Eating Animals Increases Risk for Fatty Liver Disease
New research shows that diets high in animal products cause fat to build up in the liver, which can lead to cirrhosis in people who do not abuse alcohol.
April 25, 2017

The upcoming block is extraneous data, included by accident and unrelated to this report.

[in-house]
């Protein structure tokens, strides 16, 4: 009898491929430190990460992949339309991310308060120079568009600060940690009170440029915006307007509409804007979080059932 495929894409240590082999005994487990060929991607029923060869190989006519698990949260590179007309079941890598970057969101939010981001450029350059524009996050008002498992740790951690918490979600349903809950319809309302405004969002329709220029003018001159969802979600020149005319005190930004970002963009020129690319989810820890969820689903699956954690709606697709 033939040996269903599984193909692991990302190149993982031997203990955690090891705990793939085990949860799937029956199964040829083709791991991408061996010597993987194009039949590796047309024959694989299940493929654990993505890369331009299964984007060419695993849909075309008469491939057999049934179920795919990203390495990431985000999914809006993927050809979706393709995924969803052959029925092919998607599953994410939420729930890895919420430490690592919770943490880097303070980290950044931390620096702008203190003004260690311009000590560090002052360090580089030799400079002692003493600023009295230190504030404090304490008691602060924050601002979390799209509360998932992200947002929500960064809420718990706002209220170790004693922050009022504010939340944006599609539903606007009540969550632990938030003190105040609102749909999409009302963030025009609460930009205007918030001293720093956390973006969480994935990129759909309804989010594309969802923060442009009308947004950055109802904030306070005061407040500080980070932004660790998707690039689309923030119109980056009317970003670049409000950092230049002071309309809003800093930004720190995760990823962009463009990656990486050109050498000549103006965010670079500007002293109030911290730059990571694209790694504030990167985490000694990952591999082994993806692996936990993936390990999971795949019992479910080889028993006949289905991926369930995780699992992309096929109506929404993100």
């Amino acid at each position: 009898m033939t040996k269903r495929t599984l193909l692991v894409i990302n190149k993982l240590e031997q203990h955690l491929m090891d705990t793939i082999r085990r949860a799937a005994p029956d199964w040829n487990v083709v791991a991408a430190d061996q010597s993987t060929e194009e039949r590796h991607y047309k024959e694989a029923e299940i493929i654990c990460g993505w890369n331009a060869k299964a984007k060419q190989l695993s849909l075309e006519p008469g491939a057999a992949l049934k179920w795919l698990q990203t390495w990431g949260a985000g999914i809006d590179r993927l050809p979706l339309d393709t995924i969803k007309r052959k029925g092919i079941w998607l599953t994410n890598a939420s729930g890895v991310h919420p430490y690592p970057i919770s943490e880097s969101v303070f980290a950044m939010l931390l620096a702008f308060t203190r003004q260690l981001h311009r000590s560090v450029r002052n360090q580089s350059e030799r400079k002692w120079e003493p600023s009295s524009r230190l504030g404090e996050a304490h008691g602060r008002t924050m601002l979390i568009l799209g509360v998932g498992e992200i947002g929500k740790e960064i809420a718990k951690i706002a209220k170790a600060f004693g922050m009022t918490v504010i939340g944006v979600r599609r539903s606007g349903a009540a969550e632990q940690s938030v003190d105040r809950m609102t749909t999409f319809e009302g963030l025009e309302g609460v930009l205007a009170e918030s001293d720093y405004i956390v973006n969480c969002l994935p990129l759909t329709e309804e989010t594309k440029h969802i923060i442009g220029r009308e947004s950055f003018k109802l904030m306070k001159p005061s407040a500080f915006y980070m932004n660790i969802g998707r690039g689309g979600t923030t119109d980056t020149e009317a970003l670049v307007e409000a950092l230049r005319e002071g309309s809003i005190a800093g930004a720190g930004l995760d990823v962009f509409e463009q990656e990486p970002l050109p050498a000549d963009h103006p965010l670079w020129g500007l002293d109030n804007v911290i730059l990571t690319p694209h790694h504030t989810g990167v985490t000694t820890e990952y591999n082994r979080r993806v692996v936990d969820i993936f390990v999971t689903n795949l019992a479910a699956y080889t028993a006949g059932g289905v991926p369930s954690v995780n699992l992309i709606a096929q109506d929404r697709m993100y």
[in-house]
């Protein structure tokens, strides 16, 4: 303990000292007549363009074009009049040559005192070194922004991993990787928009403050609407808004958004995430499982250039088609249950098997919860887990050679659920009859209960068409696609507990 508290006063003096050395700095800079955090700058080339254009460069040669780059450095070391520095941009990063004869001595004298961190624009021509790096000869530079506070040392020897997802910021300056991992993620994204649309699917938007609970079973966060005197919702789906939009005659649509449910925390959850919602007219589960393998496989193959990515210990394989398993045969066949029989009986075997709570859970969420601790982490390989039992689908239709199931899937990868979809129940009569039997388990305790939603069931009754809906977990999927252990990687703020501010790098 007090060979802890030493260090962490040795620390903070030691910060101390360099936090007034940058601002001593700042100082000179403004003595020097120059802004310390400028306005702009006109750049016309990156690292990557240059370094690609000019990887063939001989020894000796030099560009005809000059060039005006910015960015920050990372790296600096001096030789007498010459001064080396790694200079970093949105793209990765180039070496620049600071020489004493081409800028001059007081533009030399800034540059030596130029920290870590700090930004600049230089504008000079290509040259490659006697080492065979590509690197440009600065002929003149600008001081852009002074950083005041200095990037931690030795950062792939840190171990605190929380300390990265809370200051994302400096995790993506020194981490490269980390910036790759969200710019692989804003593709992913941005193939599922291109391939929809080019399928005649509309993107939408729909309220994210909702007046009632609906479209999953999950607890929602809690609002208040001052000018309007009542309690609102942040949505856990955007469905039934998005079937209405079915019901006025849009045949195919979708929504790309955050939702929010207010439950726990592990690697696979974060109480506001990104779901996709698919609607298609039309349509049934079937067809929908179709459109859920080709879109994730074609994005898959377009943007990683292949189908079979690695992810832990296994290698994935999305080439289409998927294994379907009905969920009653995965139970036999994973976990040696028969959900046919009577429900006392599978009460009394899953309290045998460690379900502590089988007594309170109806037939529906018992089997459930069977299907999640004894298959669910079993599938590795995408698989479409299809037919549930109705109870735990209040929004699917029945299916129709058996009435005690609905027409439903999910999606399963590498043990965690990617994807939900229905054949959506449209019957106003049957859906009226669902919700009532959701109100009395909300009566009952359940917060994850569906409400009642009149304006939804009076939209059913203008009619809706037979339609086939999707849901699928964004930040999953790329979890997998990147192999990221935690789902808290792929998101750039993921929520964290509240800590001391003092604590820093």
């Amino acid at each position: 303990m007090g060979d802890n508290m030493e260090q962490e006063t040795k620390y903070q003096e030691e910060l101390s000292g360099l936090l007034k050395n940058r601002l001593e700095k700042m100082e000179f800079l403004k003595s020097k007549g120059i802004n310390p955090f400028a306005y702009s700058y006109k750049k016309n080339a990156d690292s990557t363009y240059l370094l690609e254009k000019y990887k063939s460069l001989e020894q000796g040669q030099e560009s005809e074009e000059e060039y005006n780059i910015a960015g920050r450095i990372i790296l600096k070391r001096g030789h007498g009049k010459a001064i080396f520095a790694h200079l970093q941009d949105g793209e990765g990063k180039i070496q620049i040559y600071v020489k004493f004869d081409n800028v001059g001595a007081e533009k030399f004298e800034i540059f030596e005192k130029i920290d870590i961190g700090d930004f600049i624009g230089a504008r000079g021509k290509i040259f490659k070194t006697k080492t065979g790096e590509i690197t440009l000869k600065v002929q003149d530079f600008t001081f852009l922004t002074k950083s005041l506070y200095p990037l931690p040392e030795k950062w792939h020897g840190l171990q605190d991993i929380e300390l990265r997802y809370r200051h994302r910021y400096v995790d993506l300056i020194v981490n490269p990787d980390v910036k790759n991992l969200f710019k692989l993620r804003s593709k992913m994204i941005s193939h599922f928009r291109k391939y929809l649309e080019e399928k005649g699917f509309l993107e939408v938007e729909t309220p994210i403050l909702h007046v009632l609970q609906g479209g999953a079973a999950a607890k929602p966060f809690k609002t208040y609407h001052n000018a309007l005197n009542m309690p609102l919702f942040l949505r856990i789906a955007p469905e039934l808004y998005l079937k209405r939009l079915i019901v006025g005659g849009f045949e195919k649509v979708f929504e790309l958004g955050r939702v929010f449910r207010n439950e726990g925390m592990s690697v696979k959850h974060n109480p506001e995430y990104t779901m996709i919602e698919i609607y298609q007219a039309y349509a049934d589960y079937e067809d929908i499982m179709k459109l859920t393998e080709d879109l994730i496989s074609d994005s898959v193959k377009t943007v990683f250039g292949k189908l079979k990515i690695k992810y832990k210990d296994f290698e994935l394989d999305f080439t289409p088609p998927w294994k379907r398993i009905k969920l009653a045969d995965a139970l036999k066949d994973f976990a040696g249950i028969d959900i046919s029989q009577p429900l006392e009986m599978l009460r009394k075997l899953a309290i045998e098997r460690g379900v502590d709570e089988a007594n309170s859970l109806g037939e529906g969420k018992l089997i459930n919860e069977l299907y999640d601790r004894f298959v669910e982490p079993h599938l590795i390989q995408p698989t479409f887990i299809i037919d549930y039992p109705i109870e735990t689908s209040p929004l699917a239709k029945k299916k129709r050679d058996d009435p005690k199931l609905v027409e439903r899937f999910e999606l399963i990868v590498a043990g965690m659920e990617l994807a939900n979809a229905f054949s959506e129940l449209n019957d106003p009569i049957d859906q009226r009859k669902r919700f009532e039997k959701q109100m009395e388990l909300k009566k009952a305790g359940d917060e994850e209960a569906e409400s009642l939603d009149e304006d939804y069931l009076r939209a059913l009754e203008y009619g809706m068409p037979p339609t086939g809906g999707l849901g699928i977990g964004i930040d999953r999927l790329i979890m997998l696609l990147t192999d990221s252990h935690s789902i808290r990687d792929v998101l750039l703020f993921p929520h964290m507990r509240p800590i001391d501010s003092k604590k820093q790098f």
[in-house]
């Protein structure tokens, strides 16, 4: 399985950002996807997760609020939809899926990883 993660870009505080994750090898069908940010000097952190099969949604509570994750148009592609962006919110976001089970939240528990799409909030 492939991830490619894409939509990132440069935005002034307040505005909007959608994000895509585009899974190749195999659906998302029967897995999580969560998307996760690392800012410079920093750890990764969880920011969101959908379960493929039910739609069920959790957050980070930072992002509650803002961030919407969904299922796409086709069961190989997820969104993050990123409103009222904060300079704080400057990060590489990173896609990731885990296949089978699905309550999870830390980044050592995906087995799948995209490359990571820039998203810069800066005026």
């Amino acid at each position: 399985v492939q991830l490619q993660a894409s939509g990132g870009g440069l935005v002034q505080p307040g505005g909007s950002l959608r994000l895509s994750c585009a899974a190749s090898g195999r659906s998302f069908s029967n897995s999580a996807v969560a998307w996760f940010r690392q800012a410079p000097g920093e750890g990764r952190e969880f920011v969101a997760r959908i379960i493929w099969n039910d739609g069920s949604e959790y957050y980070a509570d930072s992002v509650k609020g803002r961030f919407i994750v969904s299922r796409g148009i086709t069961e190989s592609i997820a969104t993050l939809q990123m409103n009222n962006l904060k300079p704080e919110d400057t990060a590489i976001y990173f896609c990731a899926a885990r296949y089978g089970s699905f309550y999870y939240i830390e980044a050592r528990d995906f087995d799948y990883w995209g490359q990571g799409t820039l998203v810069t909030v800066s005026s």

A new study presented in Rotterdam, Netherlands during The International Liver Conference last week found that diets high in animal products increase the risk for developing non-alcoholic fatty liver disease (NAFLD). Researchers studied the livers of 3,440 older adults with varying body mass indices and found that those who consumed the highest amount of animal protein had the highest prevalence of NAFLD—a disease that also increases the risk of developing diabetes mellitus and atherosclerosis. “This is in line with a recently proposed hypothesis that a Western-style diet, rich in animal proteins and refined food items,” the study’s lead author Louise Alferink, MD said, “may cause low-grade disturbances to the body homeostasis, glucose metabolism, and acid based balance.” This study is the newest scientific evidence that consuming animal products is debilitating to human health. Conversely, researchers continue to find that plant-based diets can help prevent and treat diseases such as type 2 diabetes, certain cancers, and heart disease.